People like to think that doctors have all the answers - that they can and should be able to stop babies from dying and miscarriages from happening. But the truth is they can't. Not all the time. And in my case, never.

We knew there would be a lot of shoulder shrugging and unanswered questions. We're used to that. Too used to that.

But still, it was good. It was good to talk to someone who cared, who understood our concerns, who sympathized with the fear and frustration we're feeling, who tried so hard to tell us everything we needed to hear, and who seems to want us to have a take-home baby almost as much as we do.

And in the end, even though we haven't made any decisions one way or another, it was good to hear that even though he's not sure why our little tigers didn't make it or why I bled like a stuck pig during the D&C, he doesn't think there's any reason for us not to consider trying again.

Easy for him to say.

10 comments:

The Nanny said...

I hate that there are no easy answers. Or conclusive ones. Thinking of you and wishing you luck...

Julia said...

I am so glad you have such a compassionate and thoughtful doctor. He sounds like a doctor you would want if or when you decide to jump again.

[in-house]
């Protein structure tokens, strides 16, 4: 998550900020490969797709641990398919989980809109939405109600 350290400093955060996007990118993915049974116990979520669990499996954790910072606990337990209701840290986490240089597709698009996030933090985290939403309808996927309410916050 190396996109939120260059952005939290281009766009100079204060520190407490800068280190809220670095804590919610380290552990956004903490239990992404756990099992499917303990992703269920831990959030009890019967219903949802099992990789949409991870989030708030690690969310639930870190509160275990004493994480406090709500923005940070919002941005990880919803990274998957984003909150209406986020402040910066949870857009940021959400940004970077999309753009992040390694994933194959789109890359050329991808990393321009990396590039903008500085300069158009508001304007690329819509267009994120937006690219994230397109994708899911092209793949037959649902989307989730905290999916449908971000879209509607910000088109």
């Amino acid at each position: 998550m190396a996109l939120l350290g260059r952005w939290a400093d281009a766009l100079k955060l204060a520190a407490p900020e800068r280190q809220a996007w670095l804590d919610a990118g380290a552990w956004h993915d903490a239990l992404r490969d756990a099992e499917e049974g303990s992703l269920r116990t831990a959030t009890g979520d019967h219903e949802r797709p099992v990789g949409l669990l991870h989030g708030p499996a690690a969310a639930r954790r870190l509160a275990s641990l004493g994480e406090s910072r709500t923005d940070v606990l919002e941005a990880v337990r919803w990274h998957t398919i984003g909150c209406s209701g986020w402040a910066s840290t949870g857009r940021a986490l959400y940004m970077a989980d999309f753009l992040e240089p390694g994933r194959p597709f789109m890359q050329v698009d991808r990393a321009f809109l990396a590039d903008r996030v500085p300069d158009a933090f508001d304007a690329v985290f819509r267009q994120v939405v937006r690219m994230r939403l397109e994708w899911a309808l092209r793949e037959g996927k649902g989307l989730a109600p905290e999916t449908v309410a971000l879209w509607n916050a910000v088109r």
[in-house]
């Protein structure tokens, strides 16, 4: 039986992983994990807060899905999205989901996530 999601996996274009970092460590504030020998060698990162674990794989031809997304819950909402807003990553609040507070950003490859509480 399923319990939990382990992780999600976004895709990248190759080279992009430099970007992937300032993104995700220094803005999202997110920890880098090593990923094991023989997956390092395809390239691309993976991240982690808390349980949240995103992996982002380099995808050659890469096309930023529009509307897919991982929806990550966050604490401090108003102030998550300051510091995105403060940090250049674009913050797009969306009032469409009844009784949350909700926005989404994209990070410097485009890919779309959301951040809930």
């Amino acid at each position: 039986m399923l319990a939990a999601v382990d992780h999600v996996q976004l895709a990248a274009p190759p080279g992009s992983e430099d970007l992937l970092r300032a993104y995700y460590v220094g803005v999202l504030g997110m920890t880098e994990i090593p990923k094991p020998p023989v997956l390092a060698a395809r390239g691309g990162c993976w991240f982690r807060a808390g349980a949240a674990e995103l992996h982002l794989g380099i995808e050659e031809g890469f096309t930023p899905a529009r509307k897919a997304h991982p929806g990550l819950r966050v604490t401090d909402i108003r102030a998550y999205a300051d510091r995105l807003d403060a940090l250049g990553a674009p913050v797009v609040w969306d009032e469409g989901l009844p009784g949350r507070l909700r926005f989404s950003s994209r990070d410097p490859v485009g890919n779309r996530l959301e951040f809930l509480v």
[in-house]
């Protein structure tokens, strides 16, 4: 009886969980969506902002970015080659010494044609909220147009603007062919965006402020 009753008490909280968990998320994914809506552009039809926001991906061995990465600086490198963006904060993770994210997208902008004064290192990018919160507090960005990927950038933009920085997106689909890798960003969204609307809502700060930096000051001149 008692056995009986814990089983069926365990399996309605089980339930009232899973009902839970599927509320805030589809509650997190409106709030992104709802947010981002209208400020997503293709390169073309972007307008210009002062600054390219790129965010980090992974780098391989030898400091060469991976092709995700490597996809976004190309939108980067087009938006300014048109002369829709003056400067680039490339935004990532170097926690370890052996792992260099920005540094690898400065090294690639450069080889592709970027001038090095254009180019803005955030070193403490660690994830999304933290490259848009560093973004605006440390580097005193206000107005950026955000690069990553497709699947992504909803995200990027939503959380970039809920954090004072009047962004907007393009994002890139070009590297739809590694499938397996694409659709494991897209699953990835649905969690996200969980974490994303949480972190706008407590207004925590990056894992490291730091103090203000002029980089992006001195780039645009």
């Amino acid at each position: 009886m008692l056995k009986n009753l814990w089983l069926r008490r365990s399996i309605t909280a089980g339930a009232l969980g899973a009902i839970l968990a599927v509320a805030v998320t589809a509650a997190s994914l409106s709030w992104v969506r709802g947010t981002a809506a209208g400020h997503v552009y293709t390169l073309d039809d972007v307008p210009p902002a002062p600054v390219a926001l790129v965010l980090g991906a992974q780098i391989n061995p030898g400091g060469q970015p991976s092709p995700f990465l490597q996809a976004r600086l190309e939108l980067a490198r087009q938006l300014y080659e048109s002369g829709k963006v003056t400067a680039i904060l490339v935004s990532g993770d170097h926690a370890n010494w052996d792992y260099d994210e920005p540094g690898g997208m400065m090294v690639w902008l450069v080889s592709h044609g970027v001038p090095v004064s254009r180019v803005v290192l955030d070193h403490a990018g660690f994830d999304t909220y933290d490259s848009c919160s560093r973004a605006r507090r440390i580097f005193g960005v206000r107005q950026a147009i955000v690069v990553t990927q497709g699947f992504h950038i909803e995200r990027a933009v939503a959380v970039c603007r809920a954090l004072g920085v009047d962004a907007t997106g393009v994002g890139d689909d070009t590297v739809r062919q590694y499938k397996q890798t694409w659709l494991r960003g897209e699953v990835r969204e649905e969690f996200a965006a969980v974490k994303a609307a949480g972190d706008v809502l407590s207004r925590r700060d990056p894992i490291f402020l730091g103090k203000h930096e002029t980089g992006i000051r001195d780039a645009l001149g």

I have a doctor like that, and it makes me feel positive about that part at least-- knowing that someone I trust, someone I believe would be very vigilant will be in charge of my care.
I am thinking of you, and I wish so much for a take home baby for you.

Erin said...

I'm sorry you're having to deal with any of this. Thinking of you.

Aurelia said...

I'm sorry this is so so crappy, but I'm glad you are getting the tests.

Regardless of what they find---please take heparin and aspirin anyway. Start taking DHEA and maybe you can skip the clomid.

Your Doctor sounds nice and kind, which is great, cause heck, a lousy OB can really make your life hard.

I'll be thinking of you and me and our horrible misfiring uteri while you try again.

rob said...

Its funny how often doctors come up with "we don't know" and "just in case."

It could just be horribly coincidental that things happened the way they have in the past. I suppose that is the nature of our lives - bad things can just happen for no reason, even if we don't deserve them.